JDC Persists with Relief Amid New Violence in Rwanda
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JDC Persists with Relief Amid New Violence in Rwanda

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In response to the ongoing civil violence in Rwanda, the American Jewish Joint Distribution Committee is continuing the humanitarian presence it initiated in that troubled area of the world last year.

In the latest violence to erupt in the region, the Rwandan government carried out some 2,000 ethnic killings at a refugee camp over the weekend.

The JDC, which is heading a coalition of 39 Jewish organizations that came together last year for relief efforts in the area, is continuing its ongoing programs as well as implementing new forms of aid, said Gideon Taylor, JDC’s assistant executive vice president.

A medical team of one doctor and two nurses, all of whom are from Ethiopia, have been sent from Goma, Zaire, where they were assisting refugee close to the Rwandan border, to inside Rwanda, Taylor said Tuesday.

He said the team works in partnership with the International Rescue Committee and has been called in with other staff to treat the wounded in the Kibeho refugee enclave in southwest Rwanda, where the latest violence occurred.

In addition, the nurses are working near Kibeho, in Butare, treating hundreds of people each day, well past midnight, Taylor said.

The JDC-led coalition has been supplying medical and other humanitarian relief aid to the region since July 1994, the height of the civil war that erupted in Rwanda between the Hutu and the Tutsi.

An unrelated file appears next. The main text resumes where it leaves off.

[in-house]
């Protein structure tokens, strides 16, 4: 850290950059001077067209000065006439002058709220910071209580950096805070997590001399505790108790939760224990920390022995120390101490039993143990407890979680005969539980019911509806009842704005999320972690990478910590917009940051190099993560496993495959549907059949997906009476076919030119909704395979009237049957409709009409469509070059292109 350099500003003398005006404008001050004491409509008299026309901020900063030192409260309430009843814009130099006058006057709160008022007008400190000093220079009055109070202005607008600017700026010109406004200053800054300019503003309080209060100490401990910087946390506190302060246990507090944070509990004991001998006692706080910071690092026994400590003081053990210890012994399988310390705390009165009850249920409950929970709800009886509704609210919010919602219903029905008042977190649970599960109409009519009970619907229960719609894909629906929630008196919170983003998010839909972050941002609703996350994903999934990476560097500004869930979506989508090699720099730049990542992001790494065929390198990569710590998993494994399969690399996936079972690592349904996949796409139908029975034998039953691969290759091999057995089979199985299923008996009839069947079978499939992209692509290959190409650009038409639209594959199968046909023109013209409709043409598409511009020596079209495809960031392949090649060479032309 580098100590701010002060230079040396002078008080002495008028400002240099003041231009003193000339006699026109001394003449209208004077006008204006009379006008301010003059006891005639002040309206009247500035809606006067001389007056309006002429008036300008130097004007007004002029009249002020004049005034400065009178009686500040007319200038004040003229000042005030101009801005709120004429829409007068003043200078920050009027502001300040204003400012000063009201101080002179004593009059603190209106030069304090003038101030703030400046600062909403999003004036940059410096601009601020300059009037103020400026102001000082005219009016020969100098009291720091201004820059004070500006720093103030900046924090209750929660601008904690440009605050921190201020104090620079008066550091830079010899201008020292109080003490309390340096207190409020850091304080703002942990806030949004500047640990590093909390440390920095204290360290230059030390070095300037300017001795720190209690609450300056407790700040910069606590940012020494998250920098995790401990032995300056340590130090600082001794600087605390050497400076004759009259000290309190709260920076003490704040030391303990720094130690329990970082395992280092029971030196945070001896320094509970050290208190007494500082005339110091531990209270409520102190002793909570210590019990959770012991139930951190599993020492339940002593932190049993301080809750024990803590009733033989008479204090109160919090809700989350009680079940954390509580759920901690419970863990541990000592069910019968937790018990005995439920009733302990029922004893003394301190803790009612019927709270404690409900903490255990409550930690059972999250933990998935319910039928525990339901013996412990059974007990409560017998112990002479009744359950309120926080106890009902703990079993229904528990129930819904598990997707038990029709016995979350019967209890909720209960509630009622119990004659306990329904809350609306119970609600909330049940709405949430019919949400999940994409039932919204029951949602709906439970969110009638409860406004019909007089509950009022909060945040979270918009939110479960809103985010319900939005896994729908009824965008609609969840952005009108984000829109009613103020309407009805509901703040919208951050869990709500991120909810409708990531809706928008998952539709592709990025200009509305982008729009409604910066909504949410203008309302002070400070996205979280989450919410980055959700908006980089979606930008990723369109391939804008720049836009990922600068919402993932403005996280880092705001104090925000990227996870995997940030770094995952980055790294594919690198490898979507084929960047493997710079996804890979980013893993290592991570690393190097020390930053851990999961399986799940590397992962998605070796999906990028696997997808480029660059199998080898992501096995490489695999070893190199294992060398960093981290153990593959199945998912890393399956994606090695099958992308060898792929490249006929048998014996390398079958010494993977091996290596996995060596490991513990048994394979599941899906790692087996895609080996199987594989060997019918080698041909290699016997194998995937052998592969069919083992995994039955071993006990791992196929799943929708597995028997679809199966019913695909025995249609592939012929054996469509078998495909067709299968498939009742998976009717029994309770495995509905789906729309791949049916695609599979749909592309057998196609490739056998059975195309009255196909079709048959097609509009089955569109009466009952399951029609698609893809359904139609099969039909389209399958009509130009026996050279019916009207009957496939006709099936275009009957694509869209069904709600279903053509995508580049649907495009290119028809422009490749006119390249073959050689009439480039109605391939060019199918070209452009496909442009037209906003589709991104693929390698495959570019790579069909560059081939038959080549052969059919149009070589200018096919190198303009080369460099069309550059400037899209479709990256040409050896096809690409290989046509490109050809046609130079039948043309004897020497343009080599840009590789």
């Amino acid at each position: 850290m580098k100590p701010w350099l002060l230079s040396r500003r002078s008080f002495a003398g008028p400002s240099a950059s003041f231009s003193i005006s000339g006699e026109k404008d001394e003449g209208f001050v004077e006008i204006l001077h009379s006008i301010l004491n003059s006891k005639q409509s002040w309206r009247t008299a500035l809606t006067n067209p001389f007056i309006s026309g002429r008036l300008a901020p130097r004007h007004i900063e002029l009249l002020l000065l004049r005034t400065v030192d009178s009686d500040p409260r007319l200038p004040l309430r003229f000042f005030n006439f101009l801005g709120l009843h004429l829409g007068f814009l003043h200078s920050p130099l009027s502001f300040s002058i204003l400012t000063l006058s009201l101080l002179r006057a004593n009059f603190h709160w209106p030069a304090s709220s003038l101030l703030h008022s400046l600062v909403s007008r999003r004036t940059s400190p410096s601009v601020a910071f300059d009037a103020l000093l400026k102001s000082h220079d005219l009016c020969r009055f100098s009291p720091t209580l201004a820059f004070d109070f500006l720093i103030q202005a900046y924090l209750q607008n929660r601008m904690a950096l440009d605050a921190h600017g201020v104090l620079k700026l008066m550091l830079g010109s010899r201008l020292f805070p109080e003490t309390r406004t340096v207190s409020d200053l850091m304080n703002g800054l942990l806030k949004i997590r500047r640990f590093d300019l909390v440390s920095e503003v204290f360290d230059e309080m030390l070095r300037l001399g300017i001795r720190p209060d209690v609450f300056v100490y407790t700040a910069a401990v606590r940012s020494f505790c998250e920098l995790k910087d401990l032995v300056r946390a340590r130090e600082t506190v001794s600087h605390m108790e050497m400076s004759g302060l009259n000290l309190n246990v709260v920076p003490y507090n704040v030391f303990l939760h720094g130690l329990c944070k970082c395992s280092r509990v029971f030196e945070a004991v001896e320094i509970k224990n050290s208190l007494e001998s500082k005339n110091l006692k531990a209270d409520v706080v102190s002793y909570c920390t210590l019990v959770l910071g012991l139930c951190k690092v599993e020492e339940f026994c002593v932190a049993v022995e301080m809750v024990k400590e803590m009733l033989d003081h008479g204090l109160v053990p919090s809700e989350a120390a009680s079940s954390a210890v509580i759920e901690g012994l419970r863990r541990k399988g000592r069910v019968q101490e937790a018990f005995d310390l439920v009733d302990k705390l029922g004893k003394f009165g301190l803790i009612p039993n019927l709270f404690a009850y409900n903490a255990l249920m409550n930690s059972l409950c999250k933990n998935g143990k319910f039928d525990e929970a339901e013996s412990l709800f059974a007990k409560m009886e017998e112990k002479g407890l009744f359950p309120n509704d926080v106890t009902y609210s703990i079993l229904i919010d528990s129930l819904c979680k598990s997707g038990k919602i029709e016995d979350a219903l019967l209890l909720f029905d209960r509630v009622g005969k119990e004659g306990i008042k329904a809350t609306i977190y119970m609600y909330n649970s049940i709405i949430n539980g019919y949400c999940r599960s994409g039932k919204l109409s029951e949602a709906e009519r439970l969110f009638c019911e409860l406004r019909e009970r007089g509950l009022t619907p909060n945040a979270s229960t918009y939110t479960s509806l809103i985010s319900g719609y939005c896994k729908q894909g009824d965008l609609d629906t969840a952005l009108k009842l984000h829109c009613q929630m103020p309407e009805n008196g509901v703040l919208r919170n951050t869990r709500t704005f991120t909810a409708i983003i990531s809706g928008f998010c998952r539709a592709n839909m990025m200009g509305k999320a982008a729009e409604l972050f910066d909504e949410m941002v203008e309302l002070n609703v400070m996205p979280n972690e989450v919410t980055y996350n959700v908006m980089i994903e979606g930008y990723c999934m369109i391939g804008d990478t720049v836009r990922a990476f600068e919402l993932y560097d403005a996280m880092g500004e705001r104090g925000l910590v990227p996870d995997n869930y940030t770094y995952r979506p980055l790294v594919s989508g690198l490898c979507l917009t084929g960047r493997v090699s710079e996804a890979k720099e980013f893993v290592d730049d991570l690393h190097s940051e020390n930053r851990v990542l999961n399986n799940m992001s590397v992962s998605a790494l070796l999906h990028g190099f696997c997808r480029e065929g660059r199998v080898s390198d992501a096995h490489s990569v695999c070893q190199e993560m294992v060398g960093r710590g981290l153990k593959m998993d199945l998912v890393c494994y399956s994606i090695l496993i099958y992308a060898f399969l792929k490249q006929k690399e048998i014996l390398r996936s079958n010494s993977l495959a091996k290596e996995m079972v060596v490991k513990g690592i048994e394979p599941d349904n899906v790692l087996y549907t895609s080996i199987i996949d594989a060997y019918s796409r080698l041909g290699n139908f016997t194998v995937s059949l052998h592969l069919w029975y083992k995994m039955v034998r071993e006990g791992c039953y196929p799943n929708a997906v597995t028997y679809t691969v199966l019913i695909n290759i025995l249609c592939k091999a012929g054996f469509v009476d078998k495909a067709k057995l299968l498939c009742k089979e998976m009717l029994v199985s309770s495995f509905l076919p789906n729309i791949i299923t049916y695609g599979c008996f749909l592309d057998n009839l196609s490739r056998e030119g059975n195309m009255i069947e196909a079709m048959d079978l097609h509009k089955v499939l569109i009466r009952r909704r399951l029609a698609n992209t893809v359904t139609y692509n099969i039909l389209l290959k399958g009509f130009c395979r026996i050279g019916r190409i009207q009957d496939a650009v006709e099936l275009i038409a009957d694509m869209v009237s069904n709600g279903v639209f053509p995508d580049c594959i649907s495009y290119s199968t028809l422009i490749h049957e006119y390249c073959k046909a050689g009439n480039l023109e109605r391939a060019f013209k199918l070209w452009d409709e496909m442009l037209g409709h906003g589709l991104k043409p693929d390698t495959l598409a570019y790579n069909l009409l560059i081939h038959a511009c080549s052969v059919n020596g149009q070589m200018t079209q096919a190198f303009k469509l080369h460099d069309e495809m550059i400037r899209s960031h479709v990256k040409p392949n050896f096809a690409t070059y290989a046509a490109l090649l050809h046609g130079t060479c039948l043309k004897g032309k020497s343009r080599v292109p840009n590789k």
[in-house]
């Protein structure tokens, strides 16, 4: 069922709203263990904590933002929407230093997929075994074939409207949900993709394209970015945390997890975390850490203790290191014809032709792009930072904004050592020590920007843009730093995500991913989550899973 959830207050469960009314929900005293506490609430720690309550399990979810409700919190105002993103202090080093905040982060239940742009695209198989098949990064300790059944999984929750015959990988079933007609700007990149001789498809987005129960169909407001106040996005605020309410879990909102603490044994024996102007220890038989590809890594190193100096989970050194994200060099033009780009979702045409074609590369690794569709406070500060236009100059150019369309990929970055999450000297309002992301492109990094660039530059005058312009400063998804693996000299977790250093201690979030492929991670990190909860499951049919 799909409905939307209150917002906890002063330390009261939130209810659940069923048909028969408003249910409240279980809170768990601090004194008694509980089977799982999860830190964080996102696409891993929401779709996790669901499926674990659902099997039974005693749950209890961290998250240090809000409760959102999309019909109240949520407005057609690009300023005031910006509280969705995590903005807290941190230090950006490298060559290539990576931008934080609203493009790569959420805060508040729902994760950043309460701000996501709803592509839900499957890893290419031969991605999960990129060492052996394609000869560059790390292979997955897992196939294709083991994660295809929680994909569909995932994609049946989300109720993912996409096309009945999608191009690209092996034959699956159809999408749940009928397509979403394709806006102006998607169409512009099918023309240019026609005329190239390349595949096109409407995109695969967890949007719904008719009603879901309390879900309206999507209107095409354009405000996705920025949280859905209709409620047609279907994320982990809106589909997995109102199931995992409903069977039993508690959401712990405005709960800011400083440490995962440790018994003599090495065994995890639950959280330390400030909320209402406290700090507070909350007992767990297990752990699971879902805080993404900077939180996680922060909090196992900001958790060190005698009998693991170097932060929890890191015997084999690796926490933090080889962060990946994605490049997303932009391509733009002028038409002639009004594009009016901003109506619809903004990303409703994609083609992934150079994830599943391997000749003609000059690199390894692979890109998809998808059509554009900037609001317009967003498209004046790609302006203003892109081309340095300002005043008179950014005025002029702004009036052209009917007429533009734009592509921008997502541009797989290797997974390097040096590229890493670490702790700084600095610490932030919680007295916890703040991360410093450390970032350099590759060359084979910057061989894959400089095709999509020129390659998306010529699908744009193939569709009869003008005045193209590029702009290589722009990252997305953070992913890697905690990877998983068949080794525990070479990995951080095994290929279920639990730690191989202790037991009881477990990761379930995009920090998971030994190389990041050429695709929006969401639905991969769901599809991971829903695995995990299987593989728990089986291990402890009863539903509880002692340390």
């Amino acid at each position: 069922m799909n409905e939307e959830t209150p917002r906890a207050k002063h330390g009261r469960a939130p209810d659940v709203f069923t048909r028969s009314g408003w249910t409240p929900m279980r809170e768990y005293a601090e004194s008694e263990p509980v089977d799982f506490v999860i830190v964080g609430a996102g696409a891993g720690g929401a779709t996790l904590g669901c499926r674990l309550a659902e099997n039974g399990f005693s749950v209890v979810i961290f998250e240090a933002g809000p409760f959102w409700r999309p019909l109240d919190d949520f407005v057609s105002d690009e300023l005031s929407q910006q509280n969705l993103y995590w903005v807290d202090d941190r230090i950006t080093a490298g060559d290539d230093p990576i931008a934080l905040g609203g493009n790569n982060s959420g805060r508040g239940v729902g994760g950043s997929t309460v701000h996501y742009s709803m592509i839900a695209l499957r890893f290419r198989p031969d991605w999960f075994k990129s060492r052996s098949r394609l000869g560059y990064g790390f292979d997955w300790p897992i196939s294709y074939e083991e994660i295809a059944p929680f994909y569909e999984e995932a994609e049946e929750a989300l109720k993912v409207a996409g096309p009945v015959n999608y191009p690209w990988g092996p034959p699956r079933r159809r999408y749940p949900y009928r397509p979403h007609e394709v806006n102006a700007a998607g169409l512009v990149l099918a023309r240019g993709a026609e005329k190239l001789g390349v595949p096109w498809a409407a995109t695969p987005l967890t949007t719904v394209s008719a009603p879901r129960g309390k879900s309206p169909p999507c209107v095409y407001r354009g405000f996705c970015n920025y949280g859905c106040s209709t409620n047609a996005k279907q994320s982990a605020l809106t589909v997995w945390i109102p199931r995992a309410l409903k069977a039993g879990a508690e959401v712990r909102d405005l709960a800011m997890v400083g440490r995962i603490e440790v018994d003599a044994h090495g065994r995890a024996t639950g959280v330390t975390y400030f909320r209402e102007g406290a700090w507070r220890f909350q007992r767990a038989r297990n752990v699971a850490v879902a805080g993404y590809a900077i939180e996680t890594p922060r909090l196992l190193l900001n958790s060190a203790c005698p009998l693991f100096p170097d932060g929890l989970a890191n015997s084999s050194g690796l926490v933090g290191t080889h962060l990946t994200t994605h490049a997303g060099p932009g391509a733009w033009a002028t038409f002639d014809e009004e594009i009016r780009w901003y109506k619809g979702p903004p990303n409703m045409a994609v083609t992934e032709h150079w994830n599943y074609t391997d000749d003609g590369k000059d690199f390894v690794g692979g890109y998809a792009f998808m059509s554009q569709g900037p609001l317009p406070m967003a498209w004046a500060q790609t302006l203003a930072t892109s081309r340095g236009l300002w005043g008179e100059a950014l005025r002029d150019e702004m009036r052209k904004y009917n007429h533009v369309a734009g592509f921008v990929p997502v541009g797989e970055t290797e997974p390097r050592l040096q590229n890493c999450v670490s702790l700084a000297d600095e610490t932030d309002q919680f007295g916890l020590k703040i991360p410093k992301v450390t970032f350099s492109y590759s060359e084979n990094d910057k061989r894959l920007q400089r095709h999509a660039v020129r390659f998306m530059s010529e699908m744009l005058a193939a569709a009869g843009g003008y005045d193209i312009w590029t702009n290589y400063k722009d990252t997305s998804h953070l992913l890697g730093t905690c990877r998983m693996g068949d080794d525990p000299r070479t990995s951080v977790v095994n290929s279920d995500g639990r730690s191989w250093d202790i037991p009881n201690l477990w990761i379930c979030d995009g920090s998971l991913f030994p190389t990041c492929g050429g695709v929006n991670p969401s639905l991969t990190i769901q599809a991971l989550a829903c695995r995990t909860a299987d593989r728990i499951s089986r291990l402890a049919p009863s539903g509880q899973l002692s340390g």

After the Hutu launched a campaign of genocide in Rwanda, killing about 500,000 mostly Tutsis, Tutsi forces prevailed, forcing some 2 million Hutu, fearful of retribution, into refugee camps in Zaire.

As a result of the ethnic turmoil, the refugee population has been in need of medical attention. Many children have become orphans.

Taylor said part of JDC’s efforts involve organizing a program to train people working with orphans to deal with trauma. The Rwandan government is supportive of the project, which will bring a team from Israel to supply the training for the program, Taylor said.

“The government feels that the experience the Jews have had is partially important in helping in the massacres,” Taylor said, referring specifically to the Holocaust experience.

Taylor also said the JDC already is providing assistance to an orphanage in Kibongo, Rwanda.

Meanwhile, Israel has offered emergency aid to help the refugees caught in the conflict. Deputy Foreign Minister Yossi Beilin met with officials this week from the military, health field, government and international Jewish aid groups to discuss what kind of assistance would be appropriate. A delegation will be going to Rwanda to assess the situation, he said.

“I believe that none of us can be indifferent to [the violence] and just watch it on television,” he told Israel Television.

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